All of the Tasmanian bats are fully protected species and it is illegal to collect or harm them in any way. They are widespread and occur in a range of forest types. Seven of the eight species also occur on mainland Australia. All species appear to be relatively common, although the larger species are probably less abundant (e.g. Goulds wattled bat, Tasmanian long-eared bat and the eastern false pipistrelle). The lesser long-eared bat and the eastern false pipistrelle are often encountered foraging and roosting in urban areas.
The bat virus
In 1996, a previously undiscovered virus, lyssavirus, was found in Queensland's flying foxes (fruit bats). Lyssavirus has since been isolated from an insectivorous bat. This has drawn attention to the need for people to exercise caution and the proper care when handling bats even here in Tasmania. It is important that everyone handling bats wear leather gloves.
Lyssavirus is transmitted when open wounds come into contact with infected saliva or blood. It is not transmitted by casual contact or via urine and faeces.
The virus is related to, but distinct from the rabies virus. The distribution of lyssavirus is unknown. Although there are no fruit bats in Tasmania it may be carried by one of the insect eating species. However these bats are all very small and most species are unlikely to cause a scratch or wound, even when being held.
Tasmanian bats are shy, nocturnal and not aggressive. People only encounter them infrequently, for example when bats become disorientated and cling to curtains or roost in sheds.
What to do if you are stratched or bitten by a bat
Anyone who is injured (scratched or bitten) by a bat in Tasmania should seek prompt medical attention.
If you find a bat
If you find a bat it is important that you handle it correctly. The Parks and Wildlife Service is keen to examine and identify any bats accidentally found, whether live or dead. Follow the instructions below when handling the bat and contact the Parks and Wildlife Service. Remember all Tasmanian bats are fully protected species and must not be unnecessarily caught or injured.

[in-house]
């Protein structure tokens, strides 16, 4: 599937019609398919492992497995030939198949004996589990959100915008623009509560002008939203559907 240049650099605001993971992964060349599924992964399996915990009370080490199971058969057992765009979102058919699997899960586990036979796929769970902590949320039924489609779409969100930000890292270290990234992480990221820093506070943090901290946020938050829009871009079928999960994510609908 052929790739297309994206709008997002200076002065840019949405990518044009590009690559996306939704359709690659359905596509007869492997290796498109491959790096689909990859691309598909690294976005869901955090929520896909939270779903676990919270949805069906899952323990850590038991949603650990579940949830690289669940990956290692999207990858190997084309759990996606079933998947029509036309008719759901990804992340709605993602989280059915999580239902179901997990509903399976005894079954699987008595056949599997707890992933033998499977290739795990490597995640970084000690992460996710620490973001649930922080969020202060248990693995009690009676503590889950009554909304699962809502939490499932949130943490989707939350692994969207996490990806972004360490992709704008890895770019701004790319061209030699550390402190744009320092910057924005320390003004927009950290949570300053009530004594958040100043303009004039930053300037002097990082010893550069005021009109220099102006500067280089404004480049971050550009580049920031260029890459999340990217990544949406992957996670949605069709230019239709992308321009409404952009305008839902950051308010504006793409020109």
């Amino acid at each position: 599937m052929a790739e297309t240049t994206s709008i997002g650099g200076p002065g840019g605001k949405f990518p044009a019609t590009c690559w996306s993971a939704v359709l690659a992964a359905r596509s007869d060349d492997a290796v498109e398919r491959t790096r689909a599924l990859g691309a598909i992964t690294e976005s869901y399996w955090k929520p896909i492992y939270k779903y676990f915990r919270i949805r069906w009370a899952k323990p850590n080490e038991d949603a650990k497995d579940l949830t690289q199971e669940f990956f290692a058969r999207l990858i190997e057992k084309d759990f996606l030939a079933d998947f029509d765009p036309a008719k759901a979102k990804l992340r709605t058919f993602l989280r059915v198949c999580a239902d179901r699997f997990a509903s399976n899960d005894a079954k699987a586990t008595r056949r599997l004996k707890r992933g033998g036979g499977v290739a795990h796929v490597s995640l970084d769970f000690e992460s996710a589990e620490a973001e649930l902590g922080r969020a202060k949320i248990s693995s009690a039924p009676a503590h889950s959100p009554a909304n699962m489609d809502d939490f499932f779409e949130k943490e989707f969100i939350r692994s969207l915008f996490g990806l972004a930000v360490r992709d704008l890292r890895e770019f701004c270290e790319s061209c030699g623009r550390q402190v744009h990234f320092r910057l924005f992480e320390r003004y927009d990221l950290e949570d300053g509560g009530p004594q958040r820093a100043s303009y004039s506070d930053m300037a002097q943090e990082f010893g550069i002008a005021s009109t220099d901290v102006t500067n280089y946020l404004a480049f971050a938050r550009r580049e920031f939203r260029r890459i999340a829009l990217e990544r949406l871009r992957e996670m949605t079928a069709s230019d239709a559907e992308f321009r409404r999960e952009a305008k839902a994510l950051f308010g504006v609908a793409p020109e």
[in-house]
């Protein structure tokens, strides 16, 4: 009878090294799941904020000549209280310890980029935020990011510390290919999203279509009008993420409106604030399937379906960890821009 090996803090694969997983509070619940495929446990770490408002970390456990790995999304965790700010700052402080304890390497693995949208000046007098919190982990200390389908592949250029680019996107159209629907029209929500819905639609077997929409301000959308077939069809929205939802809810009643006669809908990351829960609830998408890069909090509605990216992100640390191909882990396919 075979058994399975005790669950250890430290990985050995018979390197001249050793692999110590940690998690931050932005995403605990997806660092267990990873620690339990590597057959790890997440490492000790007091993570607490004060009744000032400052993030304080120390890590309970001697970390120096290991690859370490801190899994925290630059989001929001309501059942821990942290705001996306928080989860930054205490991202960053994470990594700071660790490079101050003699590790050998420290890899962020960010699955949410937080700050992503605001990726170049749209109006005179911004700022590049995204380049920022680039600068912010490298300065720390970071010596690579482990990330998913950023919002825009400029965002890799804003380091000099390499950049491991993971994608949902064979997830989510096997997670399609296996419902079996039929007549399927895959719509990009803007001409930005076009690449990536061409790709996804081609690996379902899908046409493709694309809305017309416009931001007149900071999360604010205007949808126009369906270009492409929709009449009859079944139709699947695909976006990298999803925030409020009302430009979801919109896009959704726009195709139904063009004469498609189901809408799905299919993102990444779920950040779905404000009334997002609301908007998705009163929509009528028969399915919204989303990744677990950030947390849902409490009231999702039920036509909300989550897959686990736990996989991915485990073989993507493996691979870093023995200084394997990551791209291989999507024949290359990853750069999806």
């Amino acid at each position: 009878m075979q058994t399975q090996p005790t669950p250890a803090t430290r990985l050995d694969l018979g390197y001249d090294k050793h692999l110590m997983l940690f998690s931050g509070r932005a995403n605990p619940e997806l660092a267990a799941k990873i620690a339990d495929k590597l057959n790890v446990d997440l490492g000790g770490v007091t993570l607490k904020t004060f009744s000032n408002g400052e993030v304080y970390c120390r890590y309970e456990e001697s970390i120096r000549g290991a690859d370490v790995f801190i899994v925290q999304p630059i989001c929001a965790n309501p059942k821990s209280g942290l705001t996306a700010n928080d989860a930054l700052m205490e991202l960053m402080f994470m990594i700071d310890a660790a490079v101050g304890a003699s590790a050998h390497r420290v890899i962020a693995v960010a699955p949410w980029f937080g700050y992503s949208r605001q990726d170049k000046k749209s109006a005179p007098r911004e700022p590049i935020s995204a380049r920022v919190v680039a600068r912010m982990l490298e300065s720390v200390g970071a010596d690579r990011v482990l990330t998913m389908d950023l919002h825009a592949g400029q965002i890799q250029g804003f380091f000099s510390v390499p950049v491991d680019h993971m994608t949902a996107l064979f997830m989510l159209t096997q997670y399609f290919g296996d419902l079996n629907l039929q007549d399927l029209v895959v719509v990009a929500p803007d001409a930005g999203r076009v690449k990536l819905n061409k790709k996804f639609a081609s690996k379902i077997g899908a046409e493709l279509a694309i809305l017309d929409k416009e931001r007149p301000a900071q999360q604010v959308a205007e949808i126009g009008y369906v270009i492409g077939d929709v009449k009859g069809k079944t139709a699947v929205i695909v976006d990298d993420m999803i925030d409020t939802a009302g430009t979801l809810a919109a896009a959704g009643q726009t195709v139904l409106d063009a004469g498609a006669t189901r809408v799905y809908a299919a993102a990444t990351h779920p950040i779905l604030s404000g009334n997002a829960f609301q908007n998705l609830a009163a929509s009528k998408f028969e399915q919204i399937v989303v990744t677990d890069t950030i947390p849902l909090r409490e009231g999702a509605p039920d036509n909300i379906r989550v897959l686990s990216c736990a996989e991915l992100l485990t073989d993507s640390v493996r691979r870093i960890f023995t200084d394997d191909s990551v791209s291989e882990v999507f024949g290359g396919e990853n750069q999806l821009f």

If you must handle a bat then ensure you are wearing leather gloves. Hold the bat with its wings folded. Do not attempt to hold bats by the wing tips as this could result in wing bones being broken. Live bats should be held in cloth bags. The bags should be porous enough to allow air to circulate and be stored in a cool place away from direct sunlight. Only a few individuals should be stored together in the same bag to avoid them suffocating.
Little forest bat
This is the smallest Tasmanian bat. It produces a single young and roosts in tree hollows. The little forest bat has mid to dark grey for on its back and dark grey fur with lighter tips on its belly.
Forearm length: 29-30 mm, Body length: 40-50 mm, Weight: 4-4.5 gm.
Southern forest bat
A small bat, slightly larger than the little forest bat and may be distinguished by reddish brown fur on the back and lighter brown fur on the belly. It used to be called the King River eptesicus.
Forearm length: 32-33 mm, Body length: 45-55 mm, Weight: 5-5.5 gm.
Large forest bat
The large forest bat is the largest of this genus in Tasmania. These bats have dark grey to dark brown fur all over. They are found in all forest types including rainforest and catch insects from the mid canopy to the understorey. They only produce a single young at a time.
Forearm length: 35 mm, Body length: 40-60 mm, Weight: 6 gm.
Chocolate Wattled Bat
Chocolate wattled bat
This species gets its name from its chocolate brown fur. Its lifestyle is similar to the large forest bat. The chocolate wattled bat has a shorter hibernation period than other species.
Forearm length: 40-41 mm, Body length: 50-60 mm, Weight: 9-10 gm.
Goulds wattled bat
This bat has dark brown fur on the back and a black head and shoulders with lighter brown fur on the belly. Usually two young are born, remaining attached during flight. They roost in colonies in hollow trees and feed on insects in the upper canopy.
Forearm length: 46 mm, Body length: 56-75 mm, Weight: 14-15 gm.
Lesser Long-eared Bat
Lesser long-eared bat
The long-eared bats are so called because of their long, strongly ribbed ears (up to 25 mm in length) which can be folded back when at rest. These bats have light grey-brown fur on the back and paler fur below. They fly slowly close to the ground, occassionally alighting on low vegetation. They are found in urban areas.
Forearm length: 39-41 mm, Body length: 40-50 mm, Weight: 8-10 gm.
Tasmanian long-eared bat
This is Tasmania's only endemic bat species. It is larger than the lesser long-eared bat and has ears up to 30 mm in length. This bat has dark grey-brown fur on the back and slightly lighter fur on the belly. It mainly eats non-flying insects which it casptures from the vegetation. It often flies close to the ground searching for food.
Forearm length: 46 mm, Body length: 60-75 mm, Weight: 13 gm.
Eastern false pipistrelle
This is Tasmania's largest bat, with females averaging up to 21 gm. In all Tasmanian bats the female is generally larger than the male. The eastern falsistrelle has reddish brown fur on the back and lighter brown fur on the belly. It used to be named the Tasmanian pipistrelle. It flies quickly, catching mainly beetles from the upper canopy and produces a single young.
Forearm length: 49-50 mm, Body length: 55-70 mm, Weight: 19-21 gm.